Once the Independent Police Conduct Authority report into the Urewera raids is released, it is expected the Police Commissioner, Peter Marshall, will visit Ruatoki to attempt to repair relations. Achieving some degree of rapprochement will not have been made any easier by his statement last week after the jailing for 2 years of activist Tame Iti and co-defendant Te Rangikaiwhiria Kemara.
The Tuhoe leader, Tamati Kruger, said the fate of the pair, who were convicted of five firearms charges and one charge of unlawfully possessing Molotov cocktails, had flabbergasted the iwi. The likelihood of a cooler reception does not mean, however, that the commissioner erred. Indeed, his forthrightness in putting the police perspective was welcome.
Mr Marshall expressed regret for the impact that the Urewera investigation had on the Ruatoki community, specifically people who had been inconvenienced, distressed or made fearful by the police conduct when search warrants were executed in October 2007. But he made "absolutely no apology" for the investigation, the arrests and the prosecution.
This had not been targeted at any iwi in particular, he said. But it involved people in possession of Molotov cocktails who were talking about killing people. They had brought shame to the people of Ruatoki, said the commissioner, adding that no other police organisation in the world would have stood by and not dealt with such a situation.
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Mr Marshall's strong words provided further insight into what was going on in the Ureweras. That is important because until relatively recently, much of that picture had been painted by Iti, others in the group and their supporters, even though they have never explained exactly what they were up to. As Mr Marshall said, their suggestion that they were training for security work in Iraq had virtually no credibility given their physical condition.
The commissioner's statement complements others that provide added weight for the police's action. It should not be forgotten that during the long-running judicial process the Solicitor-General concluded the police had a "sufficient and proper basis" for concern about what was happening in the Ureweras.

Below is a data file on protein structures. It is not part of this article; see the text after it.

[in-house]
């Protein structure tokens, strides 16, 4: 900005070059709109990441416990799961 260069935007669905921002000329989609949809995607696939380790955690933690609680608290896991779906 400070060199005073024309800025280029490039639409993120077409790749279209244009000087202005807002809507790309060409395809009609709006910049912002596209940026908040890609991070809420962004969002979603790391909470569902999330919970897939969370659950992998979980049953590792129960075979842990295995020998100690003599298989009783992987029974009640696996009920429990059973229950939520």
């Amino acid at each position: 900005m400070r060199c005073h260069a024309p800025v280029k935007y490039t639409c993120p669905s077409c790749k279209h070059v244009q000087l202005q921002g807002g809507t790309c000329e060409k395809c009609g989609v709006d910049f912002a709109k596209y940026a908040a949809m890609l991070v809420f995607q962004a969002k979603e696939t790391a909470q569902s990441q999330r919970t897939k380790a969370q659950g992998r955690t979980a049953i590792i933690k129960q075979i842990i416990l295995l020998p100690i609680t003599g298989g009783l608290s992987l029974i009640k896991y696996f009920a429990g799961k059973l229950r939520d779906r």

And in sentencing Iti and Kemara, Justice Rodney Hansen completely rejected any innocent explanation for the group's training camps. "In effect, a private militia was being established," he said. "Whatever the justification, that is a frightening prospect in our society, undermining our democratic institutions, and anathema to our way of life."
Mr Marshall was clear in his apology to innocent families in Ruatoki, and especially children, caught up in the raids when the so-called Urewera four and 14 others were arrested. But, interestingly, he also hinted that the degree of trauma experienced by the community could have been overstated. The Independent Police Conduct Authority had photographs of children on swings at that time and photographs of a young man playing a guitar, he noted. It falls to the authority to gauge just how far the police overstepped the mark. It is due to report soon.
Many of the commissioner's predecessors would have steered clear of such a pungent defence of police conduct. They would have held their counsel or uttered comments that said little and conveyed even less. They would have received no thanks from the police officers in the front line who, often unfairly, take the flak. The morale in the service will be all the better for Mr Marshall's words.
So is the public understanding of what motivated the police to act as they did in the Ureweras.